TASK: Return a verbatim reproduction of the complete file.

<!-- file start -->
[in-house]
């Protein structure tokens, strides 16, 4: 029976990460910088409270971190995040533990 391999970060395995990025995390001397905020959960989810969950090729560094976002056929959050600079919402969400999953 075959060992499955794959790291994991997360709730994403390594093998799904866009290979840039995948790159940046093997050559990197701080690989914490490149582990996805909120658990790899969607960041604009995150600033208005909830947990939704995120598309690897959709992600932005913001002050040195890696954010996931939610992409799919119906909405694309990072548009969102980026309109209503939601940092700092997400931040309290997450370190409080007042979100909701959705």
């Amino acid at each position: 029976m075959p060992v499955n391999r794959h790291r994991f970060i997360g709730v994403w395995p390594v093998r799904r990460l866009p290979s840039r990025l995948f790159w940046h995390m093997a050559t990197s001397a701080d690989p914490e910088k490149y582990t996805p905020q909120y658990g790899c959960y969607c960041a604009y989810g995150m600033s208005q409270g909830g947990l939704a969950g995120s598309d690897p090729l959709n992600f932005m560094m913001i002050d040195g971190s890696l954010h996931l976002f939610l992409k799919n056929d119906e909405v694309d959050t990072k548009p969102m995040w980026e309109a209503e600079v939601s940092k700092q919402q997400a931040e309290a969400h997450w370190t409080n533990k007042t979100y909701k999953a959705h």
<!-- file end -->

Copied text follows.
[in-house]
């Protein structure tokens, strides 16, 4: 029976990460910088409270971190995040533990 391999970060395995990025995390001397905020959960989810969950090729560094976002056929959050600079919402969400999953 075959060992499955794959790291994991997360709730994403390594093998799904866009290979840039995948790159940046093997050559990197701080690989914490490149582990996805909120658990790899969607960041604009995150600033208005909830947990939704995120598309690897959709992600932005913001002050040195890696954010996931939610992409799919119906909405694309990072548009969102980026309109209503939601940092700092997400931040309290997450370190409080007042979100909701959705």
């Amino acid at each position: 029976m075959p060992v499955n391999r794959h790291r994991f970060i997360g709730v994403w395995p390594v093998r799904r990460l866009p290979s840039r990025l995948f790159w940046h995390m093997a050559t990197s001397a701080d690989p914490e910088k490149y582990t996805p905020q909120y658990g790899c959960y969607c960041a604009y989810g995150m600033s208005q409270g909830g947990l939704a969950g995120s598309d690897p090729l959709n992600f932005m560094m913001i002050d040195g971190s890696l954010h996931l976002f939610l992409k799919n056929d119906e909405v694309d959050t990072k548009p969102m995040w980026e309109a209503e600079v939601s940092k700092q919402q997400a931040e309290a969400h997450w370190t409080n533990k007042t979100y909701k999953a959705h």